1. criminal, civil, and administrative history information;
2. personal history and experience, including independent credit reports obtained from a consumer reporting agency; and
3. any other documents, information, or evidence the commissioner deems relevant to the inquiry or investigation regardless of their location, possession, control, or custody.
The bill also allows the commissioner to review, investigate, or examine any mortgage lender, broker, or originator subject to the laws as often as necessary in order to carry out the law. The bill allows the commissioner to direct, subpoena, or order the attendance of and examine under oath all persons whose testimony may be required about the loans or the business or subject matter of any examination or investigation. He may direct, subpoena, or order such person to produce books, accounts, records, files, and other documents he deems relevant to the inquiry.
The bill requires each lender, broker, and originator subject to the laws to make or compile reports or prepare other information as directed by the commissioner in order to carry out these purposes. These include accounting compilations, information lists, and data on loan transactions in a format prescribed by the commissioner or such other information the commissioner deems necessary to carry out the purposes of this section.
In conducting any examination or investigation under these provisions, the bill allows the commissioner to control access to any documents and records of the licensee or person under examination or investigation. The commissioner can take possession of the documents and records or place a person in exclusive charge of the documents and records in the place where they are usually kept. During the period of control, the bill prohibits an individual or person from removing or attempting to remove any of the documents and records except under a court order or with the consent of the commissioner. Unless the commissioner has reasonable grounds to believe the documents or records of the licensee have been, or are at risk of being, altered or destroyed to conceal a violation, the licensee or owner of the documents and records must have access to them as necessary to conduct its ordinary business affairs.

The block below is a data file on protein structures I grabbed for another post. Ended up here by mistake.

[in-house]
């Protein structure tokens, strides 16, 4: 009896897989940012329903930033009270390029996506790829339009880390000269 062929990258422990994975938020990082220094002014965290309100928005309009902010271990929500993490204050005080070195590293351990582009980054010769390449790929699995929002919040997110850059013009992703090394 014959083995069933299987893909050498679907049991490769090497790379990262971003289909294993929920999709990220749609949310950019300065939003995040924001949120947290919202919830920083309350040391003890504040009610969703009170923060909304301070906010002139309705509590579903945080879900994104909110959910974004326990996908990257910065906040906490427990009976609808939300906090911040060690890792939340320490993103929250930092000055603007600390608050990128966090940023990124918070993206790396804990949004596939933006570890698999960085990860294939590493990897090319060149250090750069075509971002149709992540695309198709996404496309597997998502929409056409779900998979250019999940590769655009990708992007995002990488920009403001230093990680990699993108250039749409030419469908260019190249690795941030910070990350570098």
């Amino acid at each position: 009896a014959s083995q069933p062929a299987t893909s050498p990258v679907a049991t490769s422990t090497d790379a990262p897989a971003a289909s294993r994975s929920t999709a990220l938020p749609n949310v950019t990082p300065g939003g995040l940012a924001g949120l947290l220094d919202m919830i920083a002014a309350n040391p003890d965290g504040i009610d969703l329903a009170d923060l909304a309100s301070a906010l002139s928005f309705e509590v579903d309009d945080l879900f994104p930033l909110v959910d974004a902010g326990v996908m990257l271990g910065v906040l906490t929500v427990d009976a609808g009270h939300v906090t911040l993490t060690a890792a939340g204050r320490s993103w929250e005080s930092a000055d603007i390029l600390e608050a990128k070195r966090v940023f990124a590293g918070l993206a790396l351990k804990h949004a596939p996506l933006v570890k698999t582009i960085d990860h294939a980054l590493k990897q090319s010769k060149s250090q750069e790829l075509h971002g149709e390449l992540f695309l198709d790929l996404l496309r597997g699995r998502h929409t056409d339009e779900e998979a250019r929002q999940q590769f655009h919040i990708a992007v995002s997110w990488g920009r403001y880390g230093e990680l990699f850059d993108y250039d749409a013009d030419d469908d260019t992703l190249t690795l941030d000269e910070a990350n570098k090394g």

In order to carry out these powers, the bill allows the commissioner to:
1. retain attorneys, accountants, or other professionals and specialists, such as examiners, auditors, or investigators to conduct or assist in examinations or investigations;
2. enter into agreements or relationships with other government officials or regulatory associations to improve efficiencies and reduce regulatory burden by sharing resources, standardized or uniform methods or procedures, and documents, records, information, or evidence obtained under this section;
3. use, hire, contract, or employ public or privately available analytical systems, methods, or software to examine or investigate the lender, broker, or originator;
4. accept and rely on examination or investigation reports made by other government officials, within or without this state;
5. accept audit reports made by an independent certified public accountant for the lender, broker, or originator, in the course of that part of the examination covering the same general subject matter as the audit, and may incorporate the audit report in the report of the examination, report of investigation, or other writing of the commissioner; or
6. assess the broker, lender, or originator the cost of the services to conduct the investigations and examinations.
The bill specifies that this authority remains in effect, whether the lender, broker, or originator acts or claims to act under any Connecticut licensing or registration law, or claims to act without such authority. The bill prohibits a licensee, individual, or person subject to investigation or examination under these provisions from knowingly withholding, abstracting, removing, mutilating, destroying, or secreting any books, records, computer records, or other information.
§ 20 — PROHIBITED BEHAVIORS BY PERSONS SUBJECT TO THE MORTGAGE LICENSING LAWS
The bill prohibits any person subject to the mortgage licensing law from:
1. directly or indirectly employing any scheme, device, or artifice to defraud or mislead borrowers or lenders or to defraud any person;
2. engaging in any unfair or deceptive practice toward any person;
3. obtaining property by fraud or misrepresentation;
4. soliciting or entering into a contract with a borrower that provides in substance that such person or individual may earn a fee or commission through “best efforts” to obtain a loan even though no loan is actually obtained for the borrower;